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‘No Sudden Move,’ on HBO Max: noir unhinged and unpacked

Don Cheadle (left) and Benicio Del Toro in "No Sudden Move."Claudette Barius/Associated Press

When he’s truly cooking with gas, Steven Soderbergh may be the best, most underrated director in the business. Lately he has turned his attentions to the streaming market, with results inspired (“Let Them All Talk”) and less so (“The Laundromat”), but “No Sudden Move” on HBO Max feels like a career highlight, a twisty crime drama to rank close to “Out of Sight” (1998), which was one of the finest things the man’s done.

Both films are hugely entertaining exercises in greed, gunplay, hubris, and comeuppance, with large casts of colorful characters shooting each other and themselves in the feet. But where “Out of Sight” fizzed with humor and sex appeal, “No Sudden Move” is all business, and often fascinatingly so. The first movie was based on an Elmore Leonard novel; the new one is an original by Ed Solomon (“Men in Black,” the “Bill and Ted” movies) that lives fully in the world of Leonard, Donald Westlake, and George V. Higgins. Next to Quentin Tarantino in “Jackie Brown,” no one translates that world to film as well as Soderbergh.

Jon Hamm in "No Sudden Move." Claudette Barius/Warner Bros.

The setting is Detroit 1954, and some shadowy someone hires two rough customers, Curt Goines (Don Cheadle) and Ronald Russo (Benicio del Toro), for a mysterious task. A “babysitting job.” Cheadle and del Toro have faces that have traveled miles of hard road, and the fact that the go-between doing the hiring is played by Brendan Fraser, a one-time screen idol who here seems to be channeling Orson Welles’s bloated lawman in “Touch of Evil,” is icing on the cake.


The “babysitting job” is the home invasion of one Matt Wertz (David Harbour, “Stranger Things”), a pencil-pusher at General Motors, in order to force Wertz to get a document out of the company safe. Curt and Ronald are on hand to watch over the man’s wife (Amy Seimetz) and children (Lucy Holt and Noah Jupe, the latter oddly wasted in a role that wants to go somewhere and doesn’t) while the hair-trigger Charley (Kieran Culkin of “Succession”) accompanies Wertz to the office. The document gone missing from the safe is just the first of the plan’s many hiccups, which keep expanding until they’ve become a full-blown case of peptic ulcers.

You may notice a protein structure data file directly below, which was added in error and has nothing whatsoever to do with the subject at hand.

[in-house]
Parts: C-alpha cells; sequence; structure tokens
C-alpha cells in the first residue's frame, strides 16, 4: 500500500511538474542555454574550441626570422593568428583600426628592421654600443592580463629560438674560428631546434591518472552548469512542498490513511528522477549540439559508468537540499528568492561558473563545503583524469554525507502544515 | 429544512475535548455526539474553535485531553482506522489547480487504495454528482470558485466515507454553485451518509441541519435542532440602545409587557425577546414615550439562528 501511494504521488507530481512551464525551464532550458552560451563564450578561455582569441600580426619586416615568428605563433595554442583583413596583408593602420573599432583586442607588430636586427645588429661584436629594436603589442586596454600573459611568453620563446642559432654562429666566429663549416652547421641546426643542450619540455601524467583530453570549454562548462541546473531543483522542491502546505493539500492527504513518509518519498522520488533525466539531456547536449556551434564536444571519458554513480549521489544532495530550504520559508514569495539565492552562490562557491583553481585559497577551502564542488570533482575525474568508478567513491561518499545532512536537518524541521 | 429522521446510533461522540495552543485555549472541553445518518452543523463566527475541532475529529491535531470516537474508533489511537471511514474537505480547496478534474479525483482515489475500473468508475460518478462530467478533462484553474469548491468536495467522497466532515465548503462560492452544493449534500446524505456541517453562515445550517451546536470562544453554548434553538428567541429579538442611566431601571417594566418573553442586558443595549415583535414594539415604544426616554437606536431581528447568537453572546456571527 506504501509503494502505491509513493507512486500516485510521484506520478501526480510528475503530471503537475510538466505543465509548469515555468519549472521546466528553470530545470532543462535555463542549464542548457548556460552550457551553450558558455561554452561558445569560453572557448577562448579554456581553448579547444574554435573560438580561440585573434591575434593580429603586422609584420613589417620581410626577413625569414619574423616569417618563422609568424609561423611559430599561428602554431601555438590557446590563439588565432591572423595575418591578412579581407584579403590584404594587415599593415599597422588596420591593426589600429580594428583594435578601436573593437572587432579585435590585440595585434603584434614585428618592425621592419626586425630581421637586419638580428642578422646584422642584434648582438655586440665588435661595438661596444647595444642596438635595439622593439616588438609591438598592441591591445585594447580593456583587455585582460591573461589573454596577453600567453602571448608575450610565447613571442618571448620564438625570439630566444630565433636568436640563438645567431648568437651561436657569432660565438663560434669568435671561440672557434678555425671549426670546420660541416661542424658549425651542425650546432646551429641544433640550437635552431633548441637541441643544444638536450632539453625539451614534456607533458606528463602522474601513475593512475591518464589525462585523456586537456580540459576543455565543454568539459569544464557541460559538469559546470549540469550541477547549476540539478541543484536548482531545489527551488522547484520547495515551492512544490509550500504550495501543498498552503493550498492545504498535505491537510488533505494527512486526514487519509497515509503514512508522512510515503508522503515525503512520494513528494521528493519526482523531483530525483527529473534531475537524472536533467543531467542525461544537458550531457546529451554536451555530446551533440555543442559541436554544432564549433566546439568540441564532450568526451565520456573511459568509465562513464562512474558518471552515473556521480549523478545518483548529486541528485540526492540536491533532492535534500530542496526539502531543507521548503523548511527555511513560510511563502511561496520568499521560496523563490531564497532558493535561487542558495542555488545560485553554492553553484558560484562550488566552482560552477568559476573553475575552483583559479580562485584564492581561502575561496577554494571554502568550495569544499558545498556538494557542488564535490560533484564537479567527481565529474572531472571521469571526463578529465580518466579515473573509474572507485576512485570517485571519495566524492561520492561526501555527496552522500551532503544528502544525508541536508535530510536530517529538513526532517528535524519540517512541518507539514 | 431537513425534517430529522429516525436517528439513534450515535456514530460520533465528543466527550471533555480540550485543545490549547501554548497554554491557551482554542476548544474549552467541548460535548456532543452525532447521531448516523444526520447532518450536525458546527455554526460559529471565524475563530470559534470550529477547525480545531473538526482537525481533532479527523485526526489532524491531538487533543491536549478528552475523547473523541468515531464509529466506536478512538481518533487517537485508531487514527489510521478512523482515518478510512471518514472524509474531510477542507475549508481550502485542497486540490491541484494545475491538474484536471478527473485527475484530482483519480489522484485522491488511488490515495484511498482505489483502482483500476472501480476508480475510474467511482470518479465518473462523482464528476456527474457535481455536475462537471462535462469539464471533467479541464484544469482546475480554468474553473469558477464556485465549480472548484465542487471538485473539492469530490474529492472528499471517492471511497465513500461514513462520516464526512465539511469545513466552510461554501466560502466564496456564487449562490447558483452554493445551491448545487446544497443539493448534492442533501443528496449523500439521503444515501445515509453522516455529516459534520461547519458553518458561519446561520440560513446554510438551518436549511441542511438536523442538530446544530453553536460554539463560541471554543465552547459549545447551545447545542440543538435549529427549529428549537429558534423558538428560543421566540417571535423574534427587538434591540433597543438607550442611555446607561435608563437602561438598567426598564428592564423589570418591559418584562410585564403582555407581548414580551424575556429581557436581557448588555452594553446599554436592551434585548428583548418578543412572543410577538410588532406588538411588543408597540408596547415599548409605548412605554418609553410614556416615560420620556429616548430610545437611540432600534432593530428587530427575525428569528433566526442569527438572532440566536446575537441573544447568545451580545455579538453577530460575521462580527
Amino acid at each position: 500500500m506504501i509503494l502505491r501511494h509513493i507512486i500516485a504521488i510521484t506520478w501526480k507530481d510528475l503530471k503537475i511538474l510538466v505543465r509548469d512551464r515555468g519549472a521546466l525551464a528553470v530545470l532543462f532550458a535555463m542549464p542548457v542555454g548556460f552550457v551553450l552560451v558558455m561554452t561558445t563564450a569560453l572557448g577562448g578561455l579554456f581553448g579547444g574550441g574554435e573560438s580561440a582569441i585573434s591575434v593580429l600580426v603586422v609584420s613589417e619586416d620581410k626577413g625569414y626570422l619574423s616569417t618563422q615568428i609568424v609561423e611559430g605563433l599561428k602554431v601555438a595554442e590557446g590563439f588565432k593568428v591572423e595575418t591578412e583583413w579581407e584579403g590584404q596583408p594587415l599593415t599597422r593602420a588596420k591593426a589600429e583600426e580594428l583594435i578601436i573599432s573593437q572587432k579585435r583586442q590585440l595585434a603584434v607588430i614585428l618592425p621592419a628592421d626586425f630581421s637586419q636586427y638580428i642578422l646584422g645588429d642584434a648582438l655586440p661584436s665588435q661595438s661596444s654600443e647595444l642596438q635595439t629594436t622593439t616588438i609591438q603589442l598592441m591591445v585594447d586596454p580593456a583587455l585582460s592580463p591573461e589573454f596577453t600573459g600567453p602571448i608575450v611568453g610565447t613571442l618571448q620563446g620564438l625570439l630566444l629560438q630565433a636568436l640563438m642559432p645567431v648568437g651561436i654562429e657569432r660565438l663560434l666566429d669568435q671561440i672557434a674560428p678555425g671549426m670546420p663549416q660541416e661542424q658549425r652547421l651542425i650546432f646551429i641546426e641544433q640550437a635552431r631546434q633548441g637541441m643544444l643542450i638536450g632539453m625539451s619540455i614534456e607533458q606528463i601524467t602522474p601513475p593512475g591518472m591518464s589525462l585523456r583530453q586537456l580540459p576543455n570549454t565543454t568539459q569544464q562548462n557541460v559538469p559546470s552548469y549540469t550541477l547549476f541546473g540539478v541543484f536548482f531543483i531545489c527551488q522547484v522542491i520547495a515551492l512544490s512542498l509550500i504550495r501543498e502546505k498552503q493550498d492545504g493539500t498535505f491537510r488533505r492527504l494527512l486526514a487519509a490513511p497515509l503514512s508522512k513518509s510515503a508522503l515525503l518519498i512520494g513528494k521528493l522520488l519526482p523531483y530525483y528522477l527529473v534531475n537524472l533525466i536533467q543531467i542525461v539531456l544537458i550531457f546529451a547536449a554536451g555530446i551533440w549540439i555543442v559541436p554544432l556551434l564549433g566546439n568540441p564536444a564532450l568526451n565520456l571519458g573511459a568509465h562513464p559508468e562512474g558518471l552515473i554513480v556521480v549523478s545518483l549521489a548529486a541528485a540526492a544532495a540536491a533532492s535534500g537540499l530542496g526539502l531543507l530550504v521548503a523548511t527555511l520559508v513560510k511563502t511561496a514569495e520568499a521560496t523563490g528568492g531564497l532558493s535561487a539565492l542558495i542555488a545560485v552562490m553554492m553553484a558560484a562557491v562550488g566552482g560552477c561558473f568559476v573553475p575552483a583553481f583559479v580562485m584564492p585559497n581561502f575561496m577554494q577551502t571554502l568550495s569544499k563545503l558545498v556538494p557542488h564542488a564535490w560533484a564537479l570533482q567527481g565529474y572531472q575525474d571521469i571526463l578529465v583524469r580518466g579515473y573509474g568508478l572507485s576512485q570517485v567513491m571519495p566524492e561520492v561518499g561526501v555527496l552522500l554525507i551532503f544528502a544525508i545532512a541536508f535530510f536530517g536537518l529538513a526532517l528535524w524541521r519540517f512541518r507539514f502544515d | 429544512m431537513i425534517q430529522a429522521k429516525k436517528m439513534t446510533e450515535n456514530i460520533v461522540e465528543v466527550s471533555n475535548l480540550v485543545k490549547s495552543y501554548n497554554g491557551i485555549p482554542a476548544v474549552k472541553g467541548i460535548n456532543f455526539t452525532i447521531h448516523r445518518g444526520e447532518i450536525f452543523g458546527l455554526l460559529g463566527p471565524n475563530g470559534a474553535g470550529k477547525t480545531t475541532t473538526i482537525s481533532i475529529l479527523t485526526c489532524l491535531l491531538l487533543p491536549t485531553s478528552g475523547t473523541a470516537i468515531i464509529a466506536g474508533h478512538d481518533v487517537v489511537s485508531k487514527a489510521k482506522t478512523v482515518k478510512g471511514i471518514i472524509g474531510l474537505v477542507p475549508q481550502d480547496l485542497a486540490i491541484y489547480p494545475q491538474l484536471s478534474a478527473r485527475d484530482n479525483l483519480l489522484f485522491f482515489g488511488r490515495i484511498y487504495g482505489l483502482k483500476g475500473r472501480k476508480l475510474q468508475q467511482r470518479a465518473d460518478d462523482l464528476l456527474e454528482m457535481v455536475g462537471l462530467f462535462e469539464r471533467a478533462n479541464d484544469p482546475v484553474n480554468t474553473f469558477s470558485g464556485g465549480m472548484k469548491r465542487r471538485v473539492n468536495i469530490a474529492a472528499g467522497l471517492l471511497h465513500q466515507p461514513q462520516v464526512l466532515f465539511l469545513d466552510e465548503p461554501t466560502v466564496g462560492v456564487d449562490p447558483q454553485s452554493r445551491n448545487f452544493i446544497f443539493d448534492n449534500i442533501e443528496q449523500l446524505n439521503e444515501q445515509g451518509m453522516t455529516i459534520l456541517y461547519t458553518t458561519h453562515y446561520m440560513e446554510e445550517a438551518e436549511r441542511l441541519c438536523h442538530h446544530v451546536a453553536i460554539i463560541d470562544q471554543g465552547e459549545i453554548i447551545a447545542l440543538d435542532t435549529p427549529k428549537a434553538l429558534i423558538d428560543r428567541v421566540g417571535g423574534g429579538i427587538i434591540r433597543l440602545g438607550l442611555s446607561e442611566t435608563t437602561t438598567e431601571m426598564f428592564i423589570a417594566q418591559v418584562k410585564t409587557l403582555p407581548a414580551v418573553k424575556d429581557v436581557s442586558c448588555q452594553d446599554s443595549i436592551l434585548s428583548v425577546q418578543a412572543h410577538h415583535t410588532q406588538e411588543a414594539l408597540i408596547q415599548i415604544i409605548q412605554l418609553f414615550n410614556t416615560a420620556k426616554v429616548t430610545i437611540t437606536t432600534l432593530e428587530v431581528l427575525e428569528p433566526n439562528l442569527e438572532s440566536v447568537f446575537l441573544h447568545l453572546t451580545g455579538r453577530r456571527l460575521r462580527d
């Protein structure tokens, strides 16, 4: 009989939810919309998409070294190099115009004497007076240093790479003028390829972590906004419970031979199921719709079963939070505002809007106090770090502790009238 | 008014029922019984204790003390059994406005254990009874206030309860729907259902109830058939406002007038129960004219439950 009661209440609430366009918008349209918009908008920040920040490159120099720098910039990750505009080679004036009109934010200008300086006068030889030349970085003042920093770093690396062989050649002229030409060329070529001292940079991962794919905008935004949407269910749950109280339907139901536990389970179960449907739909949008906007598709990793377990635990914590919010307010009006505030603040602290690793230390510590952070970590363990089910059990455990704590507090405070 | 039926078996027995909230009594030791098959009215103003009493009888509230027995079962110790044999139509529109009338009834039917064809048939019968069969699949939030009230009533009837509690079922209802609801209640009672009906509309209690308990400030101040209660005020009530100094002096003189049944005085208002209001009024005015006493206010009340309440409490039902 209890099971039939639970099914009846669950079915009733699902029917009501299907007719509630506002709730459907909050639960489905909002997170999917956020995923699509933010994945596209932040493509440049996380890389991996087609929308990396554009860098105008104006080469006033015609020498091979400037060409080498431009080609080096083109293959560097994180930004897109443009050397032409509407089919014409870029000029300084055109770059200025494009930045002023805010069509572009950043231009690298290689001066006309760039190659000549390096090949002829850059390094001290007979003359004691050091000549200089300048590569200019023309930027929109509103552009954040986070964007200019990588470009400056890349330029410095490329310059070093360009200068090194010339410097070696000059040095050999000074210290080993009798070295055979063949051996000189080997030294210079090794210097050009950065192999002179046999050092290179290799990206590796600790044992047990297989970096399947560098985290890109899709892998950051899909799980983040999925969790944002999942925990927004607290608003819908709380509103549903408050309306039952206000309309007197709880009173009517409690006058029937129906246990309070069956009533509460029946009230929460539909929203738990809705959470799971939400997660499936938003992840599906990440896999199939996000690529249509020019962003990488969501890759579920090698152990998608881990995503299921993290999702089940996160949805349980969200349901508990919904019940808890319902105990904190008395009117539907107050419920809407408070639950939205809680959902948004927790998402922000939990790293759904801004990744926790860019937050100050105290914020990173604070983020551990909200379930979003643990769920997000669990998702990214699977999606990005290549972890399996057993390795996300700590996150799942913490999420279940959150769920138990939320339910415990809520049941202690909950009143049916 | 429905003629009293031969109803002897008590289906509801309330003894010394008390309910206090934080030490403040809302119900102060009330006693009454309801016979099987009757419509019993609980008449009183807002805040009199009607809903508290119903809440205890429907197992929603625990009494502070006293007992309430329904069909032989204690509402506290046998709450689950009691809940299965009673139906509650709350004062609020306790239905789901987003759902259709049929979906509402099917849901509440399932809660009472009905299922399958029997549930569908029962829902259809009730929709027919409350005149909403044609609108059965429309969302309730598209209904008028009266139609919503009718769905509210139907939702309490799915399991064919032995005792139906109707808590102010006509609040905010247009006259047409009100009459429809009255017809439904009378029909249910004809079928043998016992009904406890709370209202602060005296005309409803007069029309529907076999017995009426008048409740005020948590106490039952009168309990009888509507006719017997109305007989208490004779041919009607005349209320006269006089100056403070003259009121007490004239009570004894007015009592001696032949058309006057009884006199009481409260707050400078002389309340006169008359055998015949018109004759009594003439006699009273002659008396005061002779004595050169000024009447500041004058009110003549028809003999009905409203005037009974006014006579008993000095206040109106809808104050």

Benicio Del Toro (left) and Don Cheadle in a scene from "No Sudden Move." Claudette Barius/Associated Press

The taut suspense of those early scenes ultimately gives way to the dark comedy of venal people scrambling to get a piece of something they’re not even sure of. “No Sudden Move” is a very male movie — or, rather, it’s a movie about male bravado and impotence — and the actors playing the men are choice. They include Ray Liotta as Frank, a hot-headed mid-level mobster with a tootsie wife (Julia Fox, “Uncut Gems”) who’s the smartest person in the film; Jon Hamm as a police detective notably short on ethics; and lonesome Matt Damon, a long-time Soderbergh ace in the hole, as someone quite high up in the automotive industry. Who knows what’s in that document everyone wants, but as far as the not-terribly-bright Ronald can tell, it’s the plans for some kind of “Cadillac convertible.”

Close, but no cigar, and “No Sudden Move” backs into a corner of Detroit Big Three history that almost evokes “Chinatown” in its corruption and chicanery. The plot is complex to the point of occasional inscrutability — watching a Soderbergh movie can be like doing a crossword puzzle — but plot is beside the point. What jazzes this filmmaker and the actors who flock to him is the language the characters speak, what they say and don’t say as they triple-cross each other into oblivion.


In noir — and “No Sudden Move” is noir unhinged and unpacked — there has to be one honest man piercing the murk, and here it’s Cheadle’s Goines, the name a tip of the hat to the late crime writer Donald Goines and the character an aging career criminal worn down by having to out-think everyone else’s greed and stupidity. Cheadle played the scariest figure in “Out of Sight,” but here he’s the film’s conscience, as dangerous as anyone onscreen yet only wanting “just what’s mine” and nothing else. (It’s the desire for more that gets you killed.) The actor has long established that he can do just about anything, and the hard-won cool of Goines, the way the character almost invisibly takes command of any given situation, feels like an expansion of Cheadle’s gift. It’s a wonderful performance, and “No Sudden Move” is a terrific movie — an unflashy near-masterpiece of professionalism on both sides of the camera.



Directed by Steven Soderbergh. Written by Ed Solomon. Starring Don Cheadle, Benicio del Toro, David Harbour, Jon Hamm, Julia Fox, Matt Damon, Kieran Culkin, Ray Liotta, Brendan Fraser. Available on HBO Max. 115 minutes. R (language throughout, some violence and sexual references)